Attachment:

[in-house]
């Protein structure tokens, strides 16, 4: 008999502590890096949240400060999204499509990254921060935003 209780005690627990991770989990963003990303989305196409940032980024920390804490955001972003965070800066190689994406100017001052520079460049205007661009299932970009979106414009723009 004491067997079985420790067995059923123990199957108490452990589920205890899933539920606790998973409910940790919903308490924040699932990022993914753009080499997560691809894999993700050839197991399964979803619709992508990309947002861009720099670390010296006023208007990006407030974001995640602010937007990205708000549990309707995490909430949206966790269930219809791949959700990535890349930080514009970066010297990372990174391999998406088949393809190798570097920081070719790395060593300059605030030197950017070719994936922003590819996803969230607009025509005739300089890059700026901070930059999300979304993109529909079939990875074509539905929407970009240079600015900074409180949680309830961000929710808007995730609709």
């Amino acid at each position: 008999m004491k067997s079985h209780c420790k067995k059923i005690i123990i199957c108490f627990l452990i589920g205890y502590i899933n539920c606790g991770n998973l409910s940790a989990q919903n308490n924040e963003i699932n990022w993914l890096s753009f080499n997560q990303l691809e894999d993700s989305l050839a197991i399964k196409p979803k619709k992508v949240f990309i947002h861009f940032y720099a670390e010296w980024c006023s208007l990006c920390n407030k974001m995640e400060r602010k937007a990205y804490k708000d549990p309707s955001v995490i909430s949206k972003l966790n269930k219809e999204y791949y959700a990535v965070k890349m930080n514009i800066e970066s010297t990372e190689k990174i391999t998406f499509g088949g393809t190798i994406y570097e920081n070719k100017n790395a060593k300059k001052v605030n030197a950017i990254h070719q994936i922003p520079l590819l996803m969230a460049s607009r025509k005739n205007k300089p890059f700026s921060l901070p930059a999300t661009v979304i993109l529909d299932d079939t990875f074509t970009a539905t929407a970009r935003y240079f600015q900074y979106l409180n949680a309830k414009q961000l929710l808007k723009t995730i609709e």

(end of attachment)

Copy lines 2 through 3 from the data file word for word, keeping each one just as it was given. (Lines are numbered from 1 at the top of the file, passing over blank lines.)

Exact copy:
């Protein structure tokens, strides 16, 4: 008999502590890096949240400060999204499509990254921060935003 209780005690627990991770989990963003990303989305196409940032980024920390804490955001972003965070800066190689994406100017001052520079460049205007661009299932970009979106414009723009 004491067997079985420790067995059923123990199957108490452990589920205890899933539920606790998973409910940790919903308490924040699932990022993914753009080499997560691809894999993700050839197991399964979803619709992508990309947002861009720099670390010296006023208007990006407030974001995640602010937007990205708000549990309707995490909430949206966790269930219809791949959700990535890349930080514009970066010297990372990174391999998406088949393809190798570097920081070719790395060593300059605030030197950017070719994936922003590819996803969230607009025509005739300089890059700026901070930059999300979304993109529909079939990875074509539905929407970009240079600015900074409180949680309830961000929710808007995730609709």
């Amino acid at each position: 008999m004491k067997s079985h209780c420790k067995k059923i005690i123990i199957c108490f627990l452990i589920g205890y502590i899933n539920c606790g991770n998973l409910s940790a989990q919903n308490n924040e963003i699932n990022w993914l890096s753009f080499n997560q990303l691809e894999d993700s989305l050839a197991i399964k196409p979803k619709k992508v949240f990309i947002h861009f940032y720099a670390e010296w980024c006023s208007l990006c920390n407030k974001m995640e400060r602010k937007a990205y804490k708000d549990p309707s955001v995490i909430s949206k972003l966790n269930k219809e999204y791949y959700a990535v965070k890349m930080n514009i800066e970066s010297t990372e190689k990174i391999t998406f499509g088949g393809t190798i994406y570097e920081n070719k100017n790395a060593k300059k001052v605030n030197a950017i990254h070719q994936i922003p520079l590819l996803m969230a460049s607009r025509k005739n205007k300089p890059f700026s921060l901070p930059a999300t661009v979304i993109l529909d299932d079939t990875f074509t970009a539905t929407a970009r935003y240079f600015q900074y979106l409180n949680a309830k414009q961000l929710l808007k723009t995730i609709e």